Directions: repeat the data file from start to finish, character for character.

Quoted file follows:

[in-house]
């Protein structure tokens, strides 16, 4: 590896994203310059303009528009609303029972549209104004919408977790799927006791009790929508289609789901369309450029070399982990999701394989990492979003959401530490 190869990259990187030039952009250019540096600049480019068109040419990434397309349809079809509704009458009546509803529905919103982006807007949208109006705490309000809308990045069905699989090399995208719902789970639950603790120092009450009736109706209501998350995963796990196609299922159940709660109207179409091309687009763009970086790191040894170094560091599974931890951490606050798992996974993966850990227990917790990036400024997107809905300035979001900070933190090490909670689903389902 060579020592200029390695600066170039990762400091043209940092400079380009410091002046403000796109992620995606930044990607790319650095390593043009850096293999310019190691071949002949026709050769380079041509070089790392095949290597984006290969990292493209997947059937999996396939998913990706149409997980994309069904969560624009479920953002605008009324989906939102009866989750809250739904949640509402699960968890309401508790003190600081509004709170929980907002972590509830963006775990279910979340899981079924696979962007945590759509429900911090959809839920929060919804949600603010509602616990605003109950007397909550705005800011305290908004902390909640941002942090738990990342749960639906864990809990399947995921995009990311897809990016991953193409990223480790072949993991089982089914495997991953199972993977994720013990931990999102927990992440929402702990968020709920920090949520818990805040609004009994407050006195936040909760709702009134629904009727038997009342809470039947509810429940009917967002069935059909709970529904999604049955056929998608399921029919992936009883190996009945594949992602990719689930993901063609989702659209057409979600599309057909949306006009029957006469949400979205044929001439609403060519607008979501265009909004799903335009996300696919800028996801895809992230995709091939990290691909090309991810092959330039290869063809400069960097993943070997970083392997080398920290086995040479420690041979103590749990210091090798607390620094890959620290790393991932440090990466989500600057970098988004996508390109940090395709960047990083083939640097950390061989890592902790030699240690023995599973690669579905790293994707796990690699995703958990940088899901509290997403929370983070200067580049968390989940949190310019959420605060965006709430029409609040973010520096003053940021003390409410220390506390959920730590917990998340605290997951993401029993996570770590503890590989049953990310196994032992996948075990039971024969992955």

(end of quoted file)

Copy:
[in-house]
């Protein structure tokens, strides 16, 4: 590896994203310059303009528009609303029972549209104004919408977790799927006791009790929508289609789901369309450029070399982990999701394989990492979003959401530490 190869990259990187030039952009250019540096600049480019068109040419990434397309349809079809509704009458009546509803529905919103982006807007949208109006705490309000809308990045069905699989090399995208719902789970639950603790120092009450009736109706209501998350995963796990196609299922159940709660109207179409091309687009763009970086790191040894170094560091599974931890951490606050798992996974993966850990227990917790990036400024997107809905300035979001900070933190090490909670689903389902 060579020592200029390695600066170039990762400091043209940092400079380009410091002046403000796109992620995606930044990607790319650095390593043009850096293999310019190691071949002949026709050769380079041509070089790392095949290597984006290969990292493209997947059937999996396939998913990706149409997980994309069904969560624009479920953002605008009324989906939102009866989750809250739904949640509402699960968890309401508790003190600081509004709170929980907002972590509830963006775990279910979340899981079924696979962007945590759509429900911090959809839920929060919804949600603010509602616990605003109950007397909550705005800011305290908004902390909640941002942090738990990342749960639906864990809990399947995921995009990311897809990016991953193409990223480790072949993991089982089914495997991953199972993977994720013990931990999102927990992440929402702990968020709920920090949520818990805040609004009994407050006195936040909760709702009134629904009727038997009342809470039947509810429940009917967002069935059909709970529904999604049955056929998608399921029919992936009883190996009945594949992602990719689930993901063609989702659209057409979600599309057909949306006009029957006469949400979205044929001439609403060519607008979501265009909004799903335009996300696919800028996801895809992230995709091939990290691909090309991810092959330039290869063809400069960097993943070997970083392997080398920290086995040479420690041979103590749990210091090798607390620094890959620290790393991932440090990466989500600057970098988004996508390109940090395709960047990083083939640097950390061989890592902790030699240690023995599973690669579905790293994707796990690699995703958990940088899901509290997403929370983070200067580049968390989940949190310019959420605060965006709430029409609040973010520096003053940021003390409410220390506390959920730590917990998340605290997951993401029993996570770590503890590989049953990310196994032992996948075990039971024969992955």